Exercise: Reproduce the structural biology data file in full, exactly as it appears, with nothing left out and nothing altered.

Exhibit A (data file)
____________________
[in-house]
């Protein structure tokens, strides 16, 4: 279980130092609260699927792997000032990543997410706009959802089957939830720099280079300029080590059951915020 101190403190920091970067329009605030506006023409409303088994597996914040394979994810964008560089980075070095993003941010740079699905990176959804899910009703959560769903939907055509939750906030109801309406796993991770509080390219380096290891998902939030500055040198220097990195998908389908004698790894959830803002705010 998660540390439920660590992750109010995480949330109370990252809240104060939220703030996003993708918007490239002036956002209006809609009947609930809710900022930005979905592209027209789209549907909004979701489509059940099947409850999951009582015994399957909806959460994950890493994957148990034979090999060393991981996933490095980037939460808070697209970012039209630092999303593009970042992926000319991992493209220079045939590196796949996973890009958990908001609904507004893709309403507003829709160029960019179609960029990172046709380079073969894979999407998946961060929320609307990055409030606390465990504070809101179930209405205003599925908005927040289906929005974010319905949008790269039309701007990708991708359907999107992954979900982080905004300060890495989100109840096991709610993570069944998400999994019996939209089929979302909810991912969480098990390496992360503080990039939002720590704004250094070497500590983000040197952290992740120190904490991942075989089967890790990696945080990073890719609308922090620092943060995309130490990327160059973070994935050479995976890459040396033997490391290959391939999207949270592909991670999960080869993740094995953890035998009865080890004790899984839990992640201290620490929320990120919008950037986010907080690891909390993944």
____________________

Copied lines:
[in-house]
């Protein structure tokens, strides 16, 4: 279980130092609260699927792997000032990543997410706009959802089957939830720099280079300029080590059951915020 101190403190920091970067329009605030506006023409409303088994597996914040394979994810964008560089980075070095993003941010740079699905990176959804899910009703959560769903939907055509939750906030109801309406796993991770509080390219380096290891998902939030500055040198220097990195998908389908004698790894959830803002705010 998660540390439920660590992750109010995480949330109370990252809240104060939220703030996003993708918007490239002036956002209006809609009947609930809710900022930005979905592209027209789209549907909004979701489509059940099947409850999951009582015994399957909806959460994950890493994957148990034979090999060393991981996933490095980037939460808070697209970012039209630092999303593009970042992926000319991992493209220079045939590196796949996973890009958990908001609904507004893709309403507003829709160029960019179609960029990172046709380079073969894979999407998946961060929320609307990055409030606390465990504070809101179930209405205003599925908005927040289906929005974010319905949008790269039309701007990708991708359907999107992954979900982080905004300060890495989100109840096991709610993570069944998400999994019996939209089929979302909810991912969480098990390496992360503080990039939002720590704004250094070497500590983000040197952290992740120190904490991942075989089967890790990696945080990073890719609308922090620092943060995309130490990327160059973070994935050479995976890459040396033997490391290959391939999207949270592909991670999960080869993740094995953890035998009865080890004790899984839990992640201290620490929320990120919008950037986010907080690891909390993944």